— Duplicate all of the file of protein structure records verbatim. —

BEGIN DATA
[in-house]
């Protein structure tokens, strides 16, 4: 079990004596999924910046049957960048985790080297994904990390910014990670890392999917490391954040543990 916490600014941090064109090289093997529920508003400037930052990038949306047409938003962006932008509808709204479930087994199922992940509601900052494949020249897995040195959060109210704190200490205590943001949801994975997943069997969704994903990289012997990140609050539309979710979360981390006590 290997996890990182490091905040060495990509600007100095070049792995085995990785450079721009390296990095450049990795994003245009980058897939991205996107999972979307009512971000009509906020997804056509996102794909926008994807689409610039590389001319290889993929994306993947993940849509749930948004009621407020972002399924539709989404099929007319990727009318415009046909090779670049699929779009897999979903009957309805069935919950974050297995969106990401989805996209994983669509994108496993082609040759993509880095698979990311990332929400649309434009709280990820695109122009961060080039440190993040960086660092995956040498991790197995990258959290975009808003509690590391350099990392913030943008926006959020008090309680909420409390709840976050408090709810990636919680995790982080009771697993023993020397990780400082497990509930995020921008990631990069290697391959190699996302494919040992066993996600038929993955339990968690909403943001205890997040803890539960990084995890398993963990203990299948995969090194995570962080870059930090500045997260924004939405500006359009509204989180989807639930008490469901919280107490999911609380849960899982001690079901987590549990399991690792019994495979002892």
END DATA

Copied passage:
[in-house]
């Protein structure tokens, strides 16, 4: 079990004596999924910046049957960048985790080297994904990390910014990670890392999917490391954040543990 916490600014941090064109090289093997529920508003400037930052990038949306047409938003962006932008509808709204479930087994199922992940509601900052494949020249897995040195959060109210704190200490205590943001949801994975997943069997969704994903990289012997990140609050539309979710979360981390006590 290997996890990182490091905040060495990509600007100095070049792995085995990785450079721009390296990095450049990795994003245009980058897939991205996107999972979307009512971000009509906020997804056509996102794909926008994807689409610039590389001319290889993929994306993947993940849509749930948004009621407020972002399924539709989404099929007319990727009318415009046909090779670049699929779009897999979903009957309805069935919950974050297995969106990401989805996209994983669509994108496993082609040759993509880095698979990311990332929400649309434009709280990820695109122009961060080039440190993040960086660092995956040498991790197995990258959290975009808003509690590391350099990392913030943008926006959020008090309680909420409390709840976050408090709810990636919680995790982080009771697993023993020397990780400082497990509930995020921008990631990069290697391959190699996302494919040992066993996600038929993955339990968690909403943001205890997040803890539960990084995890398993963990203990299948995969090194995570962080870059930090500045997260924004939405500006359009509204989180989807639930008490469901919280107490999911609380849960899982001690079901987590549990399991690792019994495979002892």